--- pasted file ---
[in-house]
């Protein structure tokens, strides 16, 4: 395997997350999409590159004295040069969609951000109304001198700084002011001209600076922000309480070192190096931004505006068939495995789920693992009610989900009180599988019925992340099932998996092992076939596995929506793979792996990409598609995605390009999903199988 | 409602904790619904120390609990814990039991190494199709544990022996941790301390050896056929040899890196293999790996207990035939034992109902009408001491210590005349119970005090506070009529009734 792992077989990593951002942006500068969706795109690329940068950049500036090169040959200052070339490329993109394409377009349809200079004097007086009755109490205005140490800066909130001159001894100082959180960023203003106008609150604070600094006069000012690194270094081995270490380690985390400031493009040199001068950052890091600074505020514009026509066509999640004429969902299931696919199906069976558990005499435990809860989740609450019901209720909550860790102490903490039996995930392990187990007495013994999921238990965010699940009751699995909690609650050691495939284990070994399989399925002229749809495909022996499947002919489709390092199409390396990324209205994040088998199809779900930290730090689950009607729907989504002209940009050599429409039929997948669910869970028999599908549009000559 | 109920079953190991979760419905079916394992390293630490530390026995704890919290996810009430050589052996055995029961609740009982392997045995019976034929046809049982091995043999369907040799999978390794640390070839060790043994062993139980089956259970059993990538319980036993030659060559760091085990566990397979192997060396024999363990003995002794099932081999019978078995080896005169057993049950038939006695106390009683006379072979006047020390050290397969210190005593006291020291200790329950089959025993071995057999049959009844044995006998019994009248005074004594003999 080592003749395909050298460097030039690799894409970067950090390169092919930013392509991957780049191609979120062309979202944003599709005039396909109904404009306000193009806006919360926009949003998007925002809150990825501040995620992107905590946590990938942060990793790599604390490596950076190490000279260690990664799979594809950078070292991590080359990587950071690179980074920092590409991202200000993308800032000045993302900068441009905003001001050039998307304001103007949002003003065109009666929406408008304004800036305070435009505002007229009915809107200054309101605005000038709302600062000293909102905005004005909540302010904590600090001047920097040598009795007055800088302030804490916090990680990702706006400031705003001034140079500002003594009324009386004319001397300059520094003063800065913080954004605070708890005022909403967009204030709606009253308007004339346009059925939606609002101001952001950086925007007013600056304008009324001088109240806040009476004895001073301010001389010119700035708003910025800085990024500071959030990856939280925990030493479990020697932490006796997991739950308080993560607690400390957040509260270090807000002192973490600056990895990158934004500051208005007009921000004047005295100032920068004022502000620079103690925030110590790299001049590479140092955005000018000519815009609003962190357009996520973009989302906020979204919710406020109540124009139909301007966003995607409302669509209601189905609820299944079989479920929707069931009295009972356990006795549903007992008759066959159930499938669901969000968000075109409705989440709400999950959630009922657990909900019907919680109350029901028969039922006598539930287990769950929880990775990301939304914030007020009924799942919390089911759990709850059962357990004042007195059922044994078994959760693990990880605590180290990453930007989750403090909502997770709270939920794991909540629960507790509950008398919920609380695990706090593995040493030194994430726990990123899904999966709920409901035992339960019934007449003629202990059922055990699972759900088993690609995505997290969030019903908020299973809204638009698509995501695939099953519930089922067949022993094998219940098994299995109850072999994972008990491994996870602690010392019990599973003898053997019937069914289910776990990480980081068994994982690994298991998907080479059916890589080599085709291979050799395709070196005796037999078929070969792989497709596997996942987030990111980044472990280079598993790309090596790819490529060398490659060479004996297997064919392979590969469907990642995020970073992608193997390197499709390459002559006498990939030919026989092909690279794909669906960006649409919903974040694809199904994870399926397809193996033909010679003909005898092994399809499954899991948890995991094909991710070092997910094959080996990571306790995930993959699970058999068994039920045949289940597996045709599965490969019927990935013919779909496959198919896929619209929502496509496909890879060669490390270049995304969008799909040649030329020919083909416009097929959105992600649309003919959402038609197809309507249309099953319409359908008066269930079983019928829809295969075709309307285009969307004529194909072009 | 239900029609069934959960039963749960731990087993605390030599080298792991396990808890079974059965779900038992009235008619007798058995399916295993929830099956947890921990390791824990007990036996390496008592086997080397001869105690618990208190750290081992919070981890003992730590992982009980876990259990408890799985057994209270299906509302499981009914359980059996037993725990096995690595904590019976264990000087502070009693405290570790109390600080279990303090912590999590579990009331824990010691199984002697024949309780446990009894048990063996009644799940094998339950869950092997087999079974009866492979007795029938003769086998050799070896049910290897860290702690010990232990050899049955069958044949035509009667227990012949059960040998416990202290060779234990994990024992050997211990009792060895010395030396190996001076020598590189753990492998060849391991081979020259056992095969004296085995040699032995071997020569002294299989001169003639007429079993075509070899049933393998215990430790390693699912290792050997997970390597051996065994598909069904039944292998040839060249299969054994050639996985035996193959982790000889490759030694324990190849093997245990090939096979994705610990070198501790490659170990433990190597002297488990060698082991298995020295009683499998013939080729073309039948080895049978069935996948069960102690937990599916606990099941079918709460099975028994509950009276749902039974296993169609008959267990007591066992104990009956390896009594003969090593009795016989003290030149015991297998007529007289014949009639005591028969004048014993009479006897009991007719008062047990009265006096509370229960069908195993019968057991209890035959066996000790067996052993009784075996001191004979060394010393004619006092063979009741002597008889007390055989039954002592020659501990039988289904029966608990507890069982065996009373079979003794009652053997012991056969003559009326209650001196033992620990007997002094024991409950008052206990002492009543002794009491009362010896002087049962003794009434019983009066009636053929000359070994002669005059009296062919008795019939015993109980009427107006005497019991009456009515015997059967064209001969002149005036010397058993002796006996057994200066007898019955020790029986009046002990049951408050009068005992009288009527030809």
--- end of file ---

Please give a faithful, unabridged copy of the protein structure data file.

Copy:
[in-house]
């Protein structure tokens, strides 16, 4: 395997997350999409590159004295040069969609951000109304001198700084002011001209600076922000309480070192190096931004505006068939495995789920693992009610989900009180599988019925992340099932998996092992076939596995929506793979792996990409598609995605390009999903199988 | 409602904790619904120390609990814990039991190494199709544990022996941790301390050896056929040899890196293999790996207990035939034992109902009408001491210590005349119970005090506070009529009734 792992077989990593951002942006500068969706795109690329940068950049500036090169040959200052070339490329993109394409377009349809200079004097007086009755109490205005140490800066909130001159001894100082959180960023203003106008609150604070600094006069000012690194270094081995270490380690985390400031493009040199001068950052890091600074505020514009026509066509999640004429969902299931696919199906069976558990005499435990809860989740609450019901209720909550860790102490903490039996995930392990187990007495013994999921238990965010699940009751699995909690609650050691495939284990070994399989399925002229749809495909022996499947002919489709390092199409390396990324209205994040088998199809779900930290730090689950009607729907989504002209940009050599429409039929997948669910869970028999599908549009000559 | 109920079953190991979760419905079916394992390293630490530390026995704890919290996810009430050589052996055995029961609740009982392997045995019976034929046809049982091995043999369907040799999978390794640390070839060790043994062993139980089956259970059993990538319980036993030659060559760091085990566990397979192997060396024999363990003995002794099932081999019978078995080896005169057993049950038939006695106390009683006379072979006047020390050290397969210190005593006291020291200790329950089959025993071995057999049959009844044995006998019994009248005074004594003999 080592003749395909050298460097030039690799894409970067950090390169092919930013392509991957780049191609979120062309979202944003599709005039396909109904404009306000193009806006919360926009949003998007925002809150990825501040995620992107905590946590990938942060990793790599604390490596950076190490000279260690990664799979594809950078070292991590080359990587950071690179980074920092590409991202200000993308800032000045993302900068441009905003001001050039998307304001103007949002003003065109009666929406408008304004800036305070435009505002007229009915809107200054309101605005000038709302600062000293909102905005004005909540302010904590600090001047920097040598009795007055800088302030804490916090990680990702706006400031705003001034140079500002003594009324009386004319001397300059520094003063800065913080954004605070708890005022909403967009204030709606009253308007004339346009059925939606609002101001952001950086925007007013600056304008009324001088109240806040009476004895001073301010001389010119700035708003910025800085990024500071959030990856939280925990030493479990020697932490006796997991739950308080993560607690400390957040509260270090807000002192973490600056990895990158934004500051208005007009921000004047005295100032920068004022502000620079103690925030110590790299001049590479140092955005000018000519815009609003962190357009996520973009989302906020979204919710406020109540124009139909301007966003995607409302669509209601189905609820299944079989479920929707069931009295009972356990006795549903007992008759066959159930499938669901969000968000075109409705989440709400999950959630009922657990909900019907919680109350029901028969039922006598539930287990769950929880990775990301939304914030007020009924799942919390089911759990709850059962357990004042007195059922044994078994959760693990990880605590180290990453930007989750403090909502997770709270939920794991909540629960507790509950008398919920609380695990706090593995040493030194994430726990990123899904999966709920409901035992339960019934007449003629202990059922055990699972759900088993690609995505997290969030019903908020299973809204638009698509995501695939099953519930089922067949022993094998219940098994299995109850072999994972008990491994996870602690010392019990599973003898053997019937069914289910776990990480980081068994994982690994298991998907080479059916890589080599085709291979050799395709070196005796037999078929070969792989497709596997996942987030990111980044472990280079598993790309090596790819490529060398490659060479004996297997064919392979590969469907990642995020970073992608193997390197499709390459002559006498990939030919026989092909690279794909669906960006649409919903974040694809199904994870399926397809193996033909010679003909005898092994399809499954899991948890995991094909991710070092997910094959080996990571306790995930993959699970058999068994039920045949289940597996045709599965490969019927990935013919779909496959198919896929619209929502496509496909890879060669490390270049995304969008799909040649030329020919083909416009097929959105992600649309003919959402038609197809309507249309099953319409359908008066269930079983019928829809295969075709309307285009969307004529194909072009 | 239900029609069934959960039963749960731990087993605390030599080298792991396990808890079974059965779900038992009235008619007798058995399916295993929830099956947890921990390791824990007990036996390496008592086997080397001869105690618990208190750290081992919070981890003992730590992982009980876990259990408890799985057994209270299906509302499981009914359980059996037993725990096995690595904590019976264990000087502070009693405290570790109390600080279990303090912590999590579990009331824990010691199984002697024949309780446990009894048990063996009644799940094998339950869950092997087999079974009866492979007795029938003769086998050799070896049910290897860290702690010990232990050899049955069958044949035509009667227990012949059960040998416990202290060779234990994990024992050997211990009792060895010395030396190996001076020598590189753990492998060849391991081979020259056992095969004296085995040699032995071997020569002294299989001169003639007429079993075509070899049933393998215990430790390693699912290792050997997970390597051996065994598909069904039944292998040839060249299969054994050639996985035996193959982790000889490759030694324990190849093997245990090939096979994705610990070198501790490659170990433990190597002297488990060698082991298995020295009683499998013939080729073309039948080895049978069935996948069960102690937990599916606990099941079918709460099975028994509950009276749902039974296993169609008959267990007591066992104990009956390896009594003969090593009795016989003290030149015991297998007529007289014949009639005591028969004048014993009479006897009991007719008062047990009265006096509370229960069908195993019968057991209890035959066996000790067996052993009784075996001191004979060394010393004619006092063979009741002597008889007390055989039954002592020659501990039988289904029966608990507890069982065996009373079979003794009652053997012991056969003559009326209650001196033992620990007997002094024991409950008052206990002492009543002794009491009362010896002087049962003794009434019983009066009636053929000359070994002669005059009296062919008795019939015993109980009427107006005497019991009456009515015997059967064209001969002149005036010397058993002796006996057994200066007898019955020790029986009046002990049951408050009068005992009288009527030809």